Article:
Districts meriting special attention appear in Wyandotte and Sedgwick Counties. District 4 in Wyandotte County has been retained. In 1992, District 4 was a majority African-American district. Senate District 4 currently is represented by an African-American. In the proposal for reapportionment before the court, Senate District 4 has a 49% African-American population. Clearly, this African-American district retains a sufficient African-American population to influence an election.

District 29 in Sedgwick County is represented by an African-American and has been retained. In 1992, District 29 had a significant African-American voting bloc. The African-American voting bloc was not diminished by redistricting and retains a 33.1% African-American percentage. The Hispanic population in Wichita is fairly well distributed through the city and does not represent any appreciable percentage of the population of any senatorial district. An example of the distribution of Hispanic voters throughout Wichita is expressed by the fact a Hispanic male represents House District 28. Thus, Sedgwick County has one majority African-American district that is currently represented by an African-American. In addition, there is a majority district which is represented by a Hispanic person.

We must conclude that none of the Kansas senatorial districts created in 2002 Substitute for S.B. 256 appear to violate the provisions of the Voting Rights Act, 42 U.S.C. § 1973 (1994). No challenge has been registered, and minority representatives of these districts were consulted and participated in the drawing of lines for these districts.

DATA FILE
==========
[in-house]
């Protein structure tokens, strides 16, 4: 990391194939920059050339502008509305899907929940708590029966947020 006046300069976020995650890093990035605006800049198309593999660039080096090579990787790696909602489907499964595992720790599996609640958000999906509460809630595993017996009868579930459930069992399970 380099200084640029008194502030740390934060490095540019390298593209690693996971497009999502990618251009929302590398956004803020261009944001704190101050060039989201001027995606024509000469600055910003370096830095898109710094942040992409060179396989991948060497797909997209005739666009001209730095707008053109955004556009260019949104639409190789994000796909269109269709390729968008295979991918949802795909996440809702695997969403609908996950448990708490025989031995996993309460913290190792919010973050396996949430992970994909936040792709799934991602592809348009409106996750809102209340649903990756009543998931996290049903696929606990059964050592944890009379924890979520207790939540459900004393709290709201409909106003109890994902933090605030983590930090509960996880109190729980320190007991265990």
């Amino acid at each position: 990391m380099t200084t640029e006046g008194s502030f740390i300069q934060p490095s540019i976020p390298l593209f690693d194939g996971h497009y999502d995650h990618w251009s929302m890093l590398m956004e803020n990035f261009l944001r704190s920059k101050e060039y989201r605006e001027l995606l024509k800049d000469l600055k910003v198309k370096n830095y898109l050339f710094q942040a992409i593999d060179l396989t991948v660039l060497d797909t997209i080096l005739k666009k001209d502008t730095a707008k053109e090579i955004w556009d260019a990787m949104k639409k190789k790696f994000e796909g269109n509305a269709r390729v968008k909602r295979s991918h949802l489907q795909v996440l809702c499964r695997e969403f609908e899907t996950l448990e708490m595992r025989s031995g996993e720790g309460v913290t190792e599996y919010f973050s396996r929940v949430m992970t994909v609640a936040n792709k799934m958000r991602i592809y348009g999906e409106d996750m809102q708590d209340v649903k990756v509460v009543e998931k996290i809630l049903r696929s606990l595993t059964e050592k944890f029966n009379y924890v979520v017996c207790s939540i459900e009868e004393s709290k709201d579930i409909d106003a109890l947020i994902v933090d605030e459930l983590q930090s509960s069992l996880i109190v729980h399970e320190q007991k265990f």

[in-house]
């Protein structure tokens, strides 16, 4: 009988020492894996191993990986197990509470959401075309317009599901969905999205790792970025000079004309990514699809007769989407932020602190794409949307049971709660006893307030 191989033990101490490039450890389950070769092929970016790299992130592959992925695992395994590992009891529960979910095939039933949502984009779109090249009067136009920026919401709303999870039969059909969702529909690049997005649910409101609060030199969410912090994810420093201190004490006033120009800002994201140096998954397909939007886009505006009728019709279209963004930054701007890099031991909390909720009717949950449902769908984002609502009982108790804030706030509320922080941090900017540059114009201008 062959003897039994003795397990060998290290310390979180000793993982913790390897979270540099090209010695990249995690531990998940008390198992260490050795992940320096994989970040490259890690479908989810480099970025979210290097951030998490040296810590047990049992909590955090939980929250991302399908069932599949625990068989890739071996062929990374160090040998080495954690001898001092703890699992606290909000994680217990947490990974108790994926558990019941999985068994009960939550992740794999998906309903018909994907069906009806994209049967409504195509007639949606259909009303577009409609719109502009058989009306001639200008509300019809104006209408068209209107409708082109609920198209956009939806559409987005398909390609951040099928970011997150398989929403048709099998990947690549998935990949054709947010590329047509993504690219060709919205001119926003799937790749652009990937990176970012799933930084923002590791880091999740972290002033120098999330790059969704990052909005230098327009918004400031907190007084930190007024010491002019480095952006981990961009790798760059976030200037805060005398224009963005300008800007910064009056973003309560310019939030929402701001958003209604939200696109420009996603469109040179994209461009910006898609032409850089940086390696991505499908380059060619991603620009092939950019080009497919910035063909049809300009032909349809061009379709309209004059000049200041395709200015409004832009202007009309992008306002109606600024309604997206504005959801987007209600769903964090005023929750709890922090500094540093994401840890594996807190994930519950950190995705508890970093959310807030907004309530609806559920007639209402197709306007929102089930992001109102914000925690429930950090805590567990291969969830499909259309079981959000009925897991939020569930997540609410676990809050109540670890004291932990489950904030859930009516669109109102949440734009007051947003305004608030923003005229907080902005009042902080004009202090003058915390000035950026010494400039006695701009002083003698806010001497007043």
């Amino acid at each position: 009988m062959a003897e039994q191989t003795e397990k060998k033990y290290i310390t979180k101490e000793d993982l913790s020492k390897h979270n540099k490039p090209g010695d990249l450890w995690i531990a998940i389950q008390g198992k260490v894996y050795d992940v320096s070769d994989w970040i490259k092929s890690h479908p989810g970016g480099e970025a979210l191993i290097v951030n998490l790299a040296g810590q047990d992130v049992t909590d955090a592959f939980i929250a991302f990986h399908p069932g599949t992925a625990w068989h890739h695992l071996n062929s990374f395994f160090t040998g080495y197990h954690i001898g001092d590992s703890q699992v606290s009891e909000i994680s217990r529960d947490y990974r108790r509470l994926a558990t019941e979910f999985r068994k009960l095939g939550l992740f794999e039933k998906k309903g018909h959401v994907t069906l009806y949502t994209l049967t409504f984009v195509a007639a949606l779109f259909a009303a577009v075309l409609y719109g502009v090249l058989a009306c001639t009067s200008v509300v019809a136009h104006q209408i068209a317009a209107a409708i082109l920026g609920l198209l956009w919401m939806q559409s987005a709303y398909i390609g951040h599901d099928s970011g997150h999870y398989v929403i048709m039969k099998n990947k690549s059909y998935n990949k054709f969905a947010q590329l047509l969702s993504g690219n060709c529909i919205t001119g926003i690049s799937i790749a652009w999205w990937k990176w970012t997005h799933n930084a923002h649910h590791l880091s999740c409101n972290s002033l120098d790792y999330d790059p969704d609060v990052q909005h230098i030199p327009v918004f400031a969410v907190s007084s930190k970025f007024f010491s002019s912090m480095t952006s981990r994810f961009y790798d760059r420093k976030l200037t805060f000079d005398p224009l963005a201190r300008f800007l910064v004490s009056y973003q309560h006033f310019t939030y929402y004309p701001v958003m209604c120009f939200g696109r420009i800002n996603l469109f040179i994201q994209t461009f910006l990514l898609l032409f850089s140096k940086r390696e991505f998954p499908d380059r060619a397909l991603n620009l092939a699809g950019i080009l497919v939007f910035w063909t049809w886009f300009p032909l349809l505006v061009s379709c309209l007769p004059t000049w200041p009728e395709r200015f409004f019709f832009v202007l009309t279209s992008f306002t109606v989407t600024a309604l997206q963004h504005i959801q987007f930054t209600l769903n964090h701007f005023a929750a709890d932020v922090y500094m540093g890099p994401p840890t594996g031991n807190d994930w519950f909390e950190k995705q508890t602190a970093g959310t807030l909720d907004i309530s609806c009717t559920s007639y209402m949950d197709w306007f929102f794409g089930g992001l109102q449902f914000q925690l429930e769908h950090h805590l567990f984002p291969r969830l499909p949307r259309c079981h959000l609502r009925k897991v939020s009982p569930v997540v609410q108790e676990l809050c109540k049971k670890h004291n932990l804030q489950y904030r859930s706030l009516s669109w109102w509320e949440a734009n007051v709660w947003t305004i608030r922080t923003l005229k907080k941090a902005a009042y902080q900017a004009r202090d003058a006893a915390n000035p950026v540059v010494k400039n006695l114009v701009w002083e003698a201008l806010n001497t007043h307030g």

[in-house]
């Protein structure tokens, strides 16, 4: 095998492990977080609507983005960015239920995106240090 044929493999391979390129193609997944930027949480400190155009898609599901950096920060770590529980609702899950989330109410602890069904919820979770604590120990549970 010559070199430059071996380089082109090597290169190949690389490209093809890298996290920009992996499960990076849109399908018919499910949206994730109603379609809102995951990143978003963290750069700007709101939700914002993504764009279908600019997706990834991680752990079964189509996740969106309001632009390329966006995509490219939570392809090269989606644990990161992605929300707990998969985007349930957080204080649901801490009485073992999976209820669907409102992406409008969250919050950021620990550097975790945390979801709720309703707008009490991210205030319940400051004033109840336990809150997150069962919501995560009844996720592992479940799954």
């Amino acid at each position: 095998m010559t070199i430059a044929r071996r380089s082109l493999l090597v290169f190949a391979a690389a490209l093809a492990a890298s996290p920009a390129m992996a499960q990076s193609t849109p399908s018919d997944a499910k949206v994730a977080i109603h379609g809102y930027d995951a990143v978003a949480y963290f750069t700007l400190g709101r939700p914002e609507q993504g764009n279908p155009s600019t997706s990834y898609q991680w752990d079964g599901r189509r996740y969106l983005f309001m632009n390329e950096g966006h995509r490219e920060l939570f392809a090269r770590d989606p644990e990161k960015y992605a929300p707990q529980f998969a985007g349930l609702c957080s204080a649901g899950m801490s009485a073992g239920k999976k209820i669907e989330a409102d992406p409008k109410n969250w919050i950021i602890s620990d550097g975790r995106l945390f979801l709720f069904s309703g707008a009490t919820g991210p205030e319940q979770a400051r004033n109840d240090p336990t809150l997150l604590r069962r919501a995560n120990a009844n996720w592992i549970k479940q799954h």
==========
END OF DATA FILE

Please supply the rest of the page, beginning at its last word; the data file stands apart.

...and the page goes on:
We also conclude that the Kansas senatorial districts created in 2002 Substitute for S.B. 256 do not violate the one person-one vote principle. Minority representatives of these districts were consulted and participated in drawing the lines for these districts, and no challenge has been raised in connection with the one person-one vote principle.

Our review of the substantive validity of the reapportionment legislation includes a determination of whether the districts are compact and contiguous as drawn. "[L]ack of contiguity or compactness raises immediate questions as to political gerrymandering and possible invidious discrimination which should be satisfactorily explained by some rational state policy or justification." In re House Bill No. 2620, 225 Kan. 827, 834, 595 P.2d 334 (1979). However, "[t]he mere fact that a political entity, such as a county, is split does not vitiate the act." In re House Bill No. 3083, 251 Kan. at 607-08.

After examining the maps of the districts provided, we conclude that no violations exist that would require a satisfactory explanation.

2002 Substitute for S.B. 256 draws new boundaries for the 40 Senate seats. The bill passed the legislature with fairly strong bipartisan support, and it has been signed by the Governor. Legislation is presumed to be constitutional.

Under the circumstances disclosed herein, we conclude the reapportionment plan for the Senate does not violate the one person-one vote principle guaranteed by the Equal Protection Clause of the Fourteenth Amendment to the United States Constitution. Judgment is entered upholding the validity of 2002 Substitute for S.B. 256.

END